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Scary Mystery Spider
updated: Oct 18, 2012, 10:01 AM

By Edhat Subscriber

Does anybody know what kind of spider this is. I've never seen one before and hope to never again! He is 3 inches across in his present pose. Just NASTY!!!

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Comments in order of when they were received | (reverse order)

 COMMENT 332790 agree helpful negative off topic

2012-10-18 10:10 AM

It is a harmless garden spider called, Argiope aurantia. They are found throughout the U.S. and world. Like most spiders, they eat insects. Their venom is harmless to humans. Enjoy your visitor....and, you got some great shots!

 

 COMMENT 332798 agree helpful negative off topic

2012-10-18 10:27 AM

Common name is "Big Ol' Spider." Won't hurt you.

 

 COMMENT 332799 agree helpful negative off topic

2012-10-18 10:29 AM

That is Georgina.

 

 COMMENT 332803 agree helpful negative off topic

2012-10-18 10:32 AM

ohhhh sweetness! she's fricken pritty!

 

 MTNDRIVER agree helpful negative off topic

2012-10-18 11:18 AM

Whoa, not nasty at all! Like 790 says, Argiope aurantia. Common garden spider. I think they're beautiful.

 

 EMUWREN1 agree helpful negative off topic

2012-10-18 11:58 AM

Why don't I have one of those hanging around in my garden? I'm jealous.
Nice photos. Those are some fancy stripes! Hope you left her alone to do her job.

 

 COMMENT 332852 agree helpful negative off topic

2012-10-18 12:11 PM

Gorgeous. Happy Halloween! I always called these St. Andrew's Cross spiders (the genus in general - because of how they sit on the web). Also, the Argiope genus is known for this cool zigzag in the middle of their webs that looks like they are writing. Pretty awesome spiders.

 

 COMMENT 332875 agree helpful negative off topic

2012-10-18 12:47 PM

Amazing. And keep your eye out for a smaller version hanging out (haw haw), most probably a boyfriend come calling!

 

 COMMENT 332957 agree helpful negative off topic

2012-10-18 03:16 PM

EMUWREN1, if you want some of these spiders, be lazy like me. I don't wipe the spiderwebs of my eaves very often, and the spiders have proliferated. I probably have at least 5-10 hanging around. The only downside is walking into a web early in the morning.

 

 COMMENT 332978 agree helpful negative off topic

2012-10-18 03:46 PM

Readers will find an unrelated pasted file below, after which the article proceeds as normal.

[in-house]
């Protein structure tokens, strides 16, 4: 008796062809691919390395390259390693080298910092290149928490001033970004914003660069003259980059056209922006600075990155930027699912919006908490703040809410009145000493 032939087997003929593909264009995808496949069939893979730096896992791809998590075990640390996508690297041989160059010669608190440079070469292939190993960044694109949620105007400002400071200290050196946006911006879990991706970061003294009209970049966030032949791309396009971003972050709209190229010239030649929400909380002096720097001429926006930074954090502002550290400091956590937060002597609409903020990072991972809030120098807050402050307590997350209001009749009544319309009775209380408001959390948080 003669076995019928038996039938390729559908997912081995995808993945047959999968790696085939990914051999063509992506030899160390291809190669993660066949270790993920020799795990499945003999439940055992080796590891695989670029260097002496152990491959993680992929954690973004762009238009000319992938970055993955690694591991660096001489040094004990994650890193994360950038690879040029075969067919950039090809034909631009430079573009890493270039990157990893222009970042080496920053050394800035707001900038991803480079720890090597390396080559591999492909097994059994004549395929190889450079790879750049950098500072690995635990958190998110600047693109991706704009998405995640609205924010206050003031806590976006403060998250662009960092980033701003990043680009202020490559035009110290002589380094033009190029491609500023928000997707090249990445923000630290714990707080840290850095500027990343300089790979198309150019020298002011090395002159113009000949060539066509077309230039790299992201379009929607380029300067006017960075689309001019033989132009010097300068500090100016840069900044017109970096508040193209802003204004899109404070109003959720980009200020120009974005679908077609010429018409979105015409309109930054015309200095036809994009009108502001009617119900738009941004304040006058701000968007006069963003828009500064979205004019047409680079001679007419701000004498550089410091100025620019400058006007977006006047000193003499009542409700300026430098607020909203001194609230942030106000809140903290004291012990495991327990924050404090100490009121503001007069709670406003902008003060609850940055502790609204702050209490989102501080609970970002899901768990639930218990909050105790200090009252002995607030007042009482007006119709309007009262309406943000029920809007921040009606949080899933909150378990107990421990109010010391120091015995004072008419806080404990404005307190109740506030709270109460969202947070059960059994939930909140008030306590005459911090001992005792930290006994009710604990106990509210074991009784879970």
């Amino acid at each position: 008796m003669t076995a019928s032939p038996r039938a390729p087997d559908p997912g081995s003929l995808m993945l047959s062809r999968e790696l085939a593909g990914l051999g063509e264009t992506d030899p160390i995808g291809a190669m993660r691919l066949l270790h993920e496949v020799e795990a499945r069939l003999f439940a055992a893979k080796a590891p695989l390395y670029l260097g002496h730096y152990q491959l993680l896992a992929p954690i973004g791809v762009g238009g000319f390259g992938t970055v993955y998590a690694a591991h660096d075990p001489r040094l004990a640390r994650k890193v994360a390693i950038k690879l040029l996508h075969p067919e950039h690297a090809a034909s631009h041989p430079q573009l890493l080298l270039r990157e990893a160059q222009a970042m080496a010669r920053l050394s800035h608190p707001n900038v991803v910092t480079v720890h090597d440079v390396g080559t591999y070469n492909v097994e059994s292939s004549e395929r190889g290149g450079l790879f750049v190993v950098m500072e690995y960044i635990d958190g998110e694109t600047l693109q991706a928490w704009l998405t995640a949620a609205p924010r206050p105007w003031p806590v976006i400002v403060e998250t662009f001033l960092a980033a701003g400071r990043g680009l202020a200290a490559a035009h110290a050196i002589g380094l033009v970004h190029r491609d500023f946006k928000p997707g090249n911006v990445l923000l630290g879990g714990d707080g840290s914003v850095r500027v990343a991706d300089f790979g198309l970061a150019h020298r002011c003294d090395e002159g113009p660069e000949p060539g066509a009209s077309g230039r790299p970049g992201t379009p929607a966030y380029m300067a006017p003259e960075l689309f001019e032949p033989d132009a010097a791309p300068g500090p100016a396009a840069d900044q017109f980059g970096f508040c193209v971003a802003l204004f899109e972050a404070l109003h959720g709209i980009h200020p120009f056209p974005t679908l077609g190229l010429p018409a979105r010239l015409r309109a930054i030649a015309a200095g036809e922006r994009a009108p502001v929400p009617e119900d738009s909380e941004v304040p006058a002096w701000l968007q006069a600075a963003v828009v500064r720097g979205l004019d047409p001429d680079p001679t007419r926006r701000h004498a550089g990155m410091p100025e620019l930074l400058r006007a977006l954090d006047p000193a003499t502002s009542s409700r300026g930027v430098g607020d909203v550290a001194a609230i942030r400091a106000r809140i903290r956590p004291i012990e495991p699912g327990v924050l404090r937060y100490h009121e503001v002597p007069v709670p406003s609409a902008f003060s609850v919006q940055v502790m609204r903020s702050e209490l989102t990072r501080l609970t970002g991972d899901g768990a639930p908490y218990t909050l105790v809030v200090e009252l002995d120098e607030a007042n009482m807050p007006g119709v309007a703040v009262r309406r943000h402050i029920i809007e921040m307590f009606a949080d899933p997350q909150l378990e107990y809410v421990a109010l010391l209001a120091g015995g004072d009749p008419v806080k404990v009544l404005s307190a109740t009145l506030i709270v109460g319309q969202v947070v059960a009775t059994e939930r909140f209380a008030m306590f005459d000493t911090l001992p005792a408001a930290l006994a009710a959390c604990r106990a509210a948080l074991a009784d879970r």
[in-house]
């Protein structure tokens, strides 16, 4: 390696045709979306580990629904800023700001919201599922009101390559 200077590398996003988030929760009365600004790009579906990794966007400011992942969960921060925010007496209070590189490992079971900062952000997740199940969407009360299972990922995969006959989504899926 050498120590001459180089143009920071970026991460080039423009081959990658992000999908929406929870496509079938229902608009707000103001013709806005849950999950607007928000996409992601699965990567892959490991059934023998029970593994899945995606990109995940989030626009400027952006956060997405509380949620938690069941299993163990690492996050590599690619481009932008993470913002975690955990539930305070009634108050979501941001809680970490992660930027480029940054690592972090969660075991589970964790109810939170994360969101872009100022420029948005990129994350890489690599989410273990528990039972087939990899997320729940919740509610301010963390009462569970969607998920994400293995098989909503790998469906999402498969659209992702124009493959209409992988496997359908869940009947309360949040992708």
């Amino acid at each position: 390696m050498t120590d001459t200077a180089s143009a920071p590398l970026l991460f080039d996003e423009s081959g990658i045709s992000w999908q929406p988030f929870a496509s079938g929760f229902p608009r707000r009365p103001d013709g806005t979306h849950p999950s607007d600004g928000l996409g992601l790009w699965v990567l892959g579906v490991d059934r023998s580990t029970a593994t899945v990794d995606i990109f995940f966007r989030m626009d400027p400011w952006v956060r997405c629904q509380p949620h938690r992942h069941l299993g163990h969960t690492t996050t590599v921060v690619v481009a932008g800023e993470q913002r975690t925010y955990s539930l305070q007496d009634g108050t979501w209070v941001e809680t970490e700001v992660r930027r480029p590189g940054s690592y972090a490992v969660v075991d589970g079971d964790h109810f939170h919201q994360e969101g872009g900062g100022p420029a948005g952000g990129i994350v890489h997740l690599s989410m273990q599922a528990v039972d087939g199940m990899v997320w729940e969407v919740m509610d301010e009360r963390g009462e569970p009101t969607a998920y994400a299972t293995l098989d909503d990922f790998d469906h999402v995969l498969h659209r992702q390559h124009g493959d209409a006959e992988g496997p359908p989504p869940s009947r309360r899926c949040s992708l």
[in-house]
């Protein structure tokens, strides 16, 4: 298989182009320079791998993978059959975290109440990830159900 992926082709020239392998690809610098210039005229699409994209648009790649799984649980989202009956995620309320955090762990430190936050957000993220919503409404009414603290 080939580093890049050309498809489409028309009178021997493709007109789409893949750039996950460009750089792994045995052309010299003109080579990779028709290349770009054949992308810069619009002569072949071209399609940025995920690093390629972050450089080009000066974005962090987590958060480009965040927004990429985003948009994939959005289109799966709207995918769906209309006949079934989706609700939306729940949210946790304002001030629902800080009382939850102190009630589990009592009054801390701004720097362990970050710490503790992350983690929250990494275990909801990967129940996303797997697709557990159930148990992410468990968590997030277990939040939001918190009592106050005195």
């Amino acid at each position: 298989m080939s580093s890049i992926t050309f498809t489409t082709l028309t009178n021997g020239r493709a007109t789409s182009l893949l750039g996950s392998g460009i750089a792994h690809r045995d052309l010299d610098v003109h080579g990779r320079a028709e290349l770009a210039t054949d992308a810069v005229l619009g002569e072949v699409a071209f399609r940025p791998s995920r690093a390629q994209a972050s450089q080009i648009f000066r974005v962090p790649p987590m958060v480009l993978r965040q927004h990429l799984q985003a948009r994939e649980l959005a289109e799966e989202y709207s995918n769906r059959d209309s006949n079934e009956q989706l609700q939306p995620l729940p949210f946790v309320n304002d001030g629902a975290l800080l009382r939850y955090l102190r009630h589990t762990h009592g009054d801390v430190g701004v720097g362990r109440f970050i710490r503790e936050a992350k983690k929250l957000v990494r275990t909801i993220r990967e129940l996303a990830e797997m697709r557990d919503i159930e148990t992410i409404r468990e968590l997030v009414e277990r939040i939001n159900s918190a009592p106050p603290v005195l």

That is a Aglop Desconlictus Raptura

extremely venomous and rare - probably came from South America - it can actually catch and eat a small bird

Call a fireman to take care of it - they make lots of money and need something to do besides wash their trucks and watch Oprah

 

 COMMENT 333118 agree helpful negative off topic

2012-10-19 02:24 AM

OP here. It turns out this is a Argiope Trifaciata. Apparently it is harmless to us. Still intimidating though pretty.

 

 COMMENT 333151 agree helpful negative off topic

2012-10-19 08:30 AM

I have lots of these spiders (Argiope aurantia) in my garden. I usually name them and keep track of them until they can no longer be found. They're harmless and eat many of my other more harmful bugs and insects.
If you think that spider is intimidating in appearance, be thankful you don't live out in the desert where you might run into one of the wind scorpion species found in our local area ... like anywhere in the Los Padres National Forest or in the Mojave Desert. Google "Wind Scorpion" for photographs. These are very aggressive little critters.

"The wind scorpion has been called the official arachnid of the war in Iraq. One soldier described it as the "most grotesque-looking thing you've ever seen," and several legends have grown up around it. For example, it is said that the creature runs more than 25 miles (40 kilometers) an hour, makes noises like a screaming baby, and warrants the name 'camel spider' because it scampers onto camels' stomachs and feeds on them until their intestines fall out—none of which are true. The wind scorpion actually runs about a mile an hour, makes no noise at all, and eats small desert creatures like insects and lizards. Its formidable appearance has long fascinated troops in the area: During World War I, soldiers stationed in Egypt staged fights between captive wind scorpions and placed bets on the outcome."

 

 COMMENT 333227P agree helpful negative off topic

2012-10-19 10:48 AM

How do you identify between A. aurantia and A. trifaciata?

 

 COMMENT 333248P agree helpful negative off topic

2012-10-19 11:34 AM

Dan, just watched a movie that referenced this activity of "spider fighting" by soldiers in the Egyptian desert during WWII. Their champion was named 'Fred'.

 

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